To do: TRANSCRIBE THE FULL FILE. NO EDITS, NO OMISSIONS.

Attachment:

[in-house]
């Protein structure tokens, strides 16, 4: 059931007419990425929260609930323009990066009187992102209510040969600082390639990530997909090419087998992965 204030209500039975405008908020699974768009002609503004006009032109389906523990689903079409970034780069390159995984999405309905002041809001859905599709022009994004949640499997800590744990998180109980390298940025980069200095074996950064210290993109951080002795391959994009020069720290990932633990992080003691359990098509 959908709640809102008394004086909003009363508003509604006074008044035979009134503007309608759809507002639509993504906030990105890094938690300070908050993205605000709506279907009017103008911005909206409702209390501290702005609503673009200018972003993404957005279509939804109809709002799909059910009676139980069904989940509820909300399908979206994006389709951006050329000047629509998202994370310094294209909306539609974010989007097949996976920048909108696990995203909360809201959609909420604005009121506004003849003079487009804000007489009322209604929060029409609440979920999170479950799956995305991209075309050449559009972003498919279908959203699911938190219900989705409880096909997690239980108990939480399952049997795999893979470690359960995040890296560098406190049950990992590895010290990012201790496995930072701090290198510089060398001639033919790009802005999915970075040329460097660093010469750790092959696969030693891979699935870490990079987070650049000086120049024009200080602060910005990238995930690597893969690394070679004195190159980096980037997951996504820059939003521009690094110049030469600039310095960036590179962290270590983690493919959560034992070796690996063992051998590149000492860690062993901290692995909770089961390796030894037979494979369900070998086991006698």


[in-house]
């Protein structure tokens, strides 16, 4: 059931007419990425929260609930323009990066009187992102209510040969600082390639990530997909090419087998992965 204030209500039975405008908020699974768009002609503004006009032109389906523990689903079409970034780069390159995984999405309905002041809001859905599709022009994004949640499997800590744990998180109980390298940025980069200095074996950064210290993109951080002795391959994009020069720290990932633990992080003691359990098509 959908709640809102008394004086909003009363508003509604006074008044035979009134503007309608759809507002639509993504906030990105890094938690300070908050993205605000709506279907009017103008911005909206409702209390501290702005609503673009200018972003993404957005279509939804109809709002799909059910009676139980069904989940509820909300399908979206994006389709951006050329000047629509998202994370310094294209909306539609974010989007097949996976920048909108696990995203909360809201959609909420604005009121506004003849003079487009804000007489009322209604929060029409609440979920999170479950799956995305991209075309050449559009972003498919279908959203699911938190219900989705409880096909997690239980108990939480399952049997795999893979470690359960995040890296560098406190049950990992590895010290990012201790496995930072701090290198510089060398001639033919790009802005999915970075040329460097660093010469750790092959696969030693891979699935870490990079987070650049000086120049024009200080602060910005990238995930690597893969690394070679004195190159980096980037997951996504820059939003521009690094110049030469600039310095960036590179962290270590983690493919959560034992070796690996063992051998590149000492860690062993901290692995909770089961390796030894037979494979369900070998086991006698």